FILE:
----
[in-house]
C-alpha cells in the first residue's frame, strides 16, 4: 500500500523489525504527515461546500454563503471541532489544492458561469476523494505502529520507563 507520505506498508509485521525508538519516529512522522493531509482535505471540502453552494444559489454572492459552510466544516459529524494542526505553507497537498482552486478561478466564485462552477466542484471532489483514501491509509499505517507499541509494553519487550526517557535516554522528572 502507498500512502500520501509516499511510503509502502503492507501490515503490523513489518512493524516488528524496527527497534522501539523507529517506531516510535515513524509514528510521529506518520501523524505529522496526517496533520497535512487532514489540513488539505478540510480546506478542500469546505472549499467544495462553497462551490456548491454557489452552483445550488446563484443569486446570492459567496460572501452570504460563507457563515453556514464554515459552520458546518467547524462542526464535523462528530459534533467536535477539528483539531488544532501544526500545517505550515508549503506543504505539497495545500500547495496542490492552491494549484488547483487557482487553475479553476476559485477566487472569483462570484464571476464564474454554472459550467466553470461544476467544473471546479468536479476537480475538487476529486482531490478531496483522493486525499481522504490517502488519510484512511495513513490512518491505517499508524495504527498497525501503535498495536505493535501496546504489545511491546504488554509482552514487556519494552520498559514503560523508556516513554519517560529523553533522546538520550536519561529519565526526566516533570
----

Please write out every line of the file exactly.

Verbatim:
[in-house]
C-alpha cells in the first residue's frame, strides 16, 4: 500500500523489525504527515461546500454563503471541532489544492458561469476523494505502529520507563 507520505506498508509485521525508538519516529512522522493531509482535505471540502453552494444559489454572492459552510466544516459529524494542526505553507497537498482552486478561478466564485462552477466542484471532489483514501491509509499505517507499541509494553519487550526517557535516554522528572 502507498500512502500520501509516499511510503509502502503492507501490515503490523513489518512493524516488528524496527527497534522501539523507529517506531516510535515513524509514528510521529506518520501523524505529522496526517496533520497535512487532514489540513488539505478540510480546506478542500469546505472549499467544495462553497462551490456548491454557489452552483445550488446563484443569486446570492459567496460572501452570504460563507457563515453556514464554515459552520458546518467547524462542526464535523462528530459534533467536535477539528483539531488544532501544526500545517505550515508549503506543504505539497495545500500547495496542490492552491494549484488547483487557482487553475479553476476559485477566487472569483462570484464571476464564474454554472459550467466553470461544476467544473471546479468536479476537480475538487476529486482531490478531496483522493486525499481522504490517502488519510484512511495513513490512518491505517499508524495504527498497525501503535498495536505493535501496546504489545511491546504488554509482552514487556519494552520498559514503560523508556516513554519517560529523553533522546538520550536519561529519565526526566516533570